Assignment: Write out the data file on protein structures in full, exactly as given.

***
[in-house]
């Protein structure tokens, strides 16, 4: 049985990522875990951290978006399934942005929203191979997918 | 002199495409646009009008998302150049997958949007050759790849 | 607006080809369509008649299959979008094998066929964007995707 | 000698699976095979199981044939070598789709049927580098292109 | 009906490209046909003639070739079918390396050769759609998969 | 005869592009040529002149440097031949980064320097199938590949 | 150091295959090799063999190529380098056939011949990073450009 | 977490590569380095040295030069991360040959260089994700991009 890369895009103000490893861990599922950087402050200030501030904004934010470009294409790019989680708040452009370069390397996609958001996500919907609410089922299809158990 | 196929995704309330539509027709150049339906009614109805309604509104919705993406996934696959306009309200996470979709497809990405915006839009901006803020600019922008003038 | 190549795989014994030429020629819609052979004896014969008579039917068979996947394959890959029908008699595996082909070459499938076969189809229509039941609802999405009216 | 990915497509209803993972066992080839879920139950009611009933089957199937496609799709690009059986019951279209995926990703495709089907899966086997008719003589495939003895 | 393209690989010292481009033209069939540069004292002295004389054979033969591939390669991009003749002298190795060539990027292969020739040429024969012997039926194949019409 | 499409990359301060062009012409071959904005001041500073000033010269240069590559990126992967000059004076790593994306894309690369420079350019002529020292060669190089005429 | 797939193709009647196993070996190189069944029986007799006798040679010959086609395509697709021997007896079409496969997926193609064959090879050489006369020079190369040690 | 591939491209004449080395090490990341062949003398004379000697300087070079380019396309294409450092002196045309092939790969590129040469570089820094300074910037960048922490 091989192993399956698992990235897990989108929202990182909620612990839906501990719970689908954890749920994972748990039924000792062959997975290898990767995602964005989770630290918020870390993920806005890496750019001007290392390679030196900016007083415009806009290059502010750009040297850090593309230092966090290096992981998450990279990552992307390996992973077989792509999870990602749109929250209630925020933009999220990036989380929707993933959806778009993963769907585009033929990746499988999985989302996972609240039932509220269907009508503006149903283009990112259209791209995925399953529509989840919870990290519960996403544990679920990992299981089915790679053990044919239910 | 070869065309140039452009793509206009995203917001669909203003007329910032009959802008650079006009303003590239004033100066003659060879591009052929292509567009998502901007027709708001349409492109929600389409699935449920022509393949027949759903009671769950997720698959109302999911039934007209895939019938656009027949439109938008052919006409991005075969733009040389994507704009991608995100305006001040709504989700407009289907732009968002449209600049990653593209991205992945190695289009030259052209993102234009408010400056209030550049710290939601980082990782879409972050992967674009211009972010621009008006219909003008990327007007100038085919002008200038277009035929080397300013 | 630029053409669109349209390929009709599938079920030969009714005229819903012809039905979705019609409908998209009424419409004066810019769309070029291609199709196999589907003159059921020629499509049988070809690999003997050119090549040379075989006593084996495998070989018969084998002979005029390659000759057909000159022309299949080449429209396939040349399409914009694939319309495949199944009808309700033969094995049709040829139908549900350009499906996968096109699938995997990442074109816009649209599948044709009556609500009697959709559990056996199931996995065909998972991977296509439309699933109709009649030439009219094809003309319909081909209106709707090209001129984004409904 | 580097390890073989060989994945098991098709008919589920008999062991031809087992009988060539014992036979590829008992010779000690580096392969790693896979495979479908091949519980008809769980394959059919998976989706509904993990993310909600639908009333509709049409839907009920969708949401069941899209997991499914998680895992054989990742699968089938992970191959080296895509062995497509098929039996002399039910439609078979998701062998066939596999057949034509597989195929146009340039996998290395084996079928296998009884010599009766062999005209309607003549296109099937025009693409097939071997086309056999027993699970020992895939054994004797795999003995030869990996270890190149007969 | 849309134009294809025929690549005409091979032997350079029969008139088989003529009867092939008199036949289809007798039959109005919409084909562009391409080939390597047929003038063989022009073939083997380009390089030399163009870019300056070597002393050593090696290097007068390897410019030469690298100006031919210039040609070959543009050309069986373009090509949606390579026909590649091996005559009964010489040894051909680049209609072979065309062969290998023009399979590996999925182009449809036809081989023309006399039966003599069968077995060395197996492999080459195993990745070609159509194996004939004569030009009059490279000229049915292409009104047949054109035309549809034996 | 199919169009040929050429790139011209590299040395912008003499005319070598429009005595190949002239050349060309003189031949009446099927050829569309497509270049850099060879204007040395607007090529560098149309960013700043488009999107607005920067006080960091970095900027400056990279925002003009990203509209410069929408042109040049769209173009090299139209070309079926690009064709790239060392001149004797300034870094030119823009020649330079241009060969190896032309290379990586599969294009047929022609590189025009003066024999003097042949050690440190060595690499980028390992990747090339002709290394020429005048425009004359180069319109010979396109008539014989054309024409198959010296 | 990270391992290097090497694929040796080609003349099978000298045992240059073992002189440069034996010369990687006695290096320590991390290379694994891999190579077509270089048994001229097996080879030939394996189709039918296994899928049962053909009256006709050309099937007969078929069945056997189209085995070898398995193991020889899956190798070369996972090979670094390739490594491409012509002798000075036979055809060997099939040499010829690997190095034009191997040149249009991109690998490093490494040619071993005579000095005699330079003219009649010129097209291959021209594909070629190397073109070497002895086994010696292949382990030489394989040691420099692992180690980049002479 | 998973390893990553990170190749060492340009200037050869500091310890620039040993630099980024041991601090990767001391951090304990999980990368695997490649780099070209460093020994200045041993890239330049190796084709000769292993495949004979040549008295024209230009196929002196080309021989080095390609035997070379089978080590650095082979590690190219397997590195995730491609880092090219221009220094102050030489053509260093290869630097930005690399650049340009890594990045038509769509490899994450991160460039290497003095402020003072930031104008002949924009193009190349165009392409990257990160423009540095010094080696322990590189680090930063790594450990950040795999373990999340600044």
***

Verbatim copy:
[in-house]
């Protein structure tokens, strides 16, 4: 049985990522875990951290978006399934942005929203191979997918 | 002199495409646009009008998302150049997958949007050759790849 | 607006080809369509008649299959979008094998066929964007995707 | 000698699976095979199981044939070598789709049927580098292109 | 009906490209046909003639070739079918390396050769759609998969 | 005869592009040529002149440097031949980064320097199938590949 | 150091295959090799063999190529380098056939011949990073450009 | 977490590569380095040295030069991360040959260089994700991009 890369895009103000490893861990599922950087402050200030501030904004934010470009294409790019989680708040452009370069390397996609958001996500919907609410089922299809158990 | 196929995704309330539509027709150049339906009614109805309604509104919705993406996934696959306009309200996470979709497809990405915006839009901006803020600019922008003038 | 190549795989014994030429020629819609052979004896014969008579039917068979996947394959890959029908008699595996082909070459499938076969189809229509039941609802999405009216 | 990915497509209803993972066992080839879920139950009611009933089957199937496609799709690009059986019951279209995926990703495709089907899966086997008719003589495939003895 | 393209690989010292481009033209069939540069004292002295004389054979033969591939390669991009003749002298190795060539990027292969020739040429024969012997039926194949019409 | 499409990359301060062009012409071959904005001041500073000033010269240069590559990126992967000059004076790593994306894309690369420079350019002529020292060669190089005429 | 797939193709009647196993070996190189069944029986007799006798040679010959086609395509697709021997007896079409496969997926193609064959090879050489006369020079190369040690 | 591939491209004449080395090490990341062949003398004379000697300087070079380019396309294409450092002196045309092939790969590129040469570089820094300074910037960048922490 091989192993399956698992990235897990989108929202990182909620612990839906501990719970689908954890749920994972748990039924000792062959997975290898990767995602964005989770630290918020870390993920806005890496750019001007290392390679030196900016007083415009806009290059502010750009040297850090593309230092966090290096992981998450990279990552992307390996992973077989792509999870990602749109929250209630925020933009999220990036989380929707993933959806778009993963769907585009033929990746499988999985989302996972609240039932509220269907009508503006149903283009990112259209791209995925399953529509989840919870990290519960996403544990679920990992299981089915790679053990044919239910 | 070869065309140039452009793509206009995203917001669909203003007329910032009959802008650079006009303003590239004033100066003659060879591009052929292509567009998502901007027709708001349409492109929600389409699935449920022509393949027949759903009671769950997720698959109302999911039934007209895939019938656009027949439109938008052919006409991005075969733009040389994507704009991608995100305006001040709504989700407009289907732009968002449209600049990653593209991205992945190695289009030259052209993102234009408010400056209030550049710290939601980082990782879409972050992967674009211009972010621009008006219909003008990327007007100038085919002008200038277009035929080397300013 | 630029053409669109349209390929009709599938079920030969009714005229819903012809039905979705019609409908998209009424419409004066810019769309070029291609199709196999589907003159059921020629499509049988070809690999003997050119090549040379075989006593084996495998070989018969084998002979005029390659000759057909000159022309299949080449429209396939040349399409914009694939319309495949199944009808309700033969094995049709040829139908549900350009499906996968096109699938995997990442074109816009649209599948044709009556609500009697959709559990056996199931996995065909998972991977296509439309699933109709009649030439009219094809003309319909081909209106709707090209001129984004409904 | 580097390890073989060989994945098991098709008919589920008999062991031809087992009988060539014992036979590829008992010779000690580096392969790693896979495979479908091949519980008809769980394959059919998976989706509904993990993310909600639908009333509709049409839907009920969708949401069941899209997991499914998680895992054989990742699968089938992970191959080296895509062995497509098929039996002399039910439609078979998701062998066939596999057949034509597989195929146009340039996998290395084996079928296998009884010599009766062999005209309607003549296109099937025009693409097939071997086309056999027993699970020992895939054994004797795999003995030869990996270890190149007969 | 849309134009294809025929690549005409091979032997350079029969008139088989003529009867092939008199036949289809007798039959109005919409084909562009391409080939390597047929003038063989022009073939083997380009390089030399163009870019300056070597002393050593090696290097007068390897410019030469690298100006031919210039040609070959543009050309069986373009090509949606390579026909590649091996005559009964010489040894051909680049209609072979065309062969290998023009399979590996999925182009449809036809081989023309006399039966003599069968077995060395197996492999080459195993990745070609159509194996004939004569030009009059490279000229049915292409009104047949054109035309549809034996 | 199919169009040929050429790139011209590299040395912008003499005319070598429009005595190949002239050349060309003189031949009446099927050829569309497509270049850099060879204007040395607007090529560098149309960013700043488009999107607005920067006080960091970095900027400056990279925002003009990203509209410069929408042109040049769209173009090299139209070309079926690009064709790239060392001149004797300034870094030119823009020649330079241009060969190896032309290379990586599969294009047929022609590189025009003066024999003097042949050690440190060595690499980028390992990747090339002709290394020429005048425009004359180069319109010979396109008539014989054309024409198959010296 | 990270391992290097090497694929040796080609003349099978000298045992240059073992002189440069034996010369990687006695290096320590991390290379694994891999190579077509270089048994001229097996080879030939394996189709039918296994899928049962053909009256006709050309099937007969078929069945056997189209085995070898398995193991020889899956190798070369996972090979670094390739490594491409012509002798000075036979055809060997099939040499010829690997190095034009191997040149249009991109690998490093490494040619071993005579000095005699330079003219009649010129097209291959021209594909070629190397073109070497002895086994010696292949382990030489394989040691420099692992180690980049002479 | 998973390893990553990170190749060492340009200037050869500091310890620039040993630099980024041991601090990767001391951090304990999980990368695997490649780099070209460093020994200045041993890239330049190796084709000769292993495949004979040549008295024209230009196929002196080309021989080095390609035997070379089978080590650095082979590690190219397997590195995730491609880092090219221009220094102050030489053509260093290869630097930005690399650049340009890594990045038509769509490899994450991160460039290497003095402020003072930031104008002949924009193009190349165009392409990257990160423009540095010094080696322990590189680090930063790594450990950040795999373990999340600044």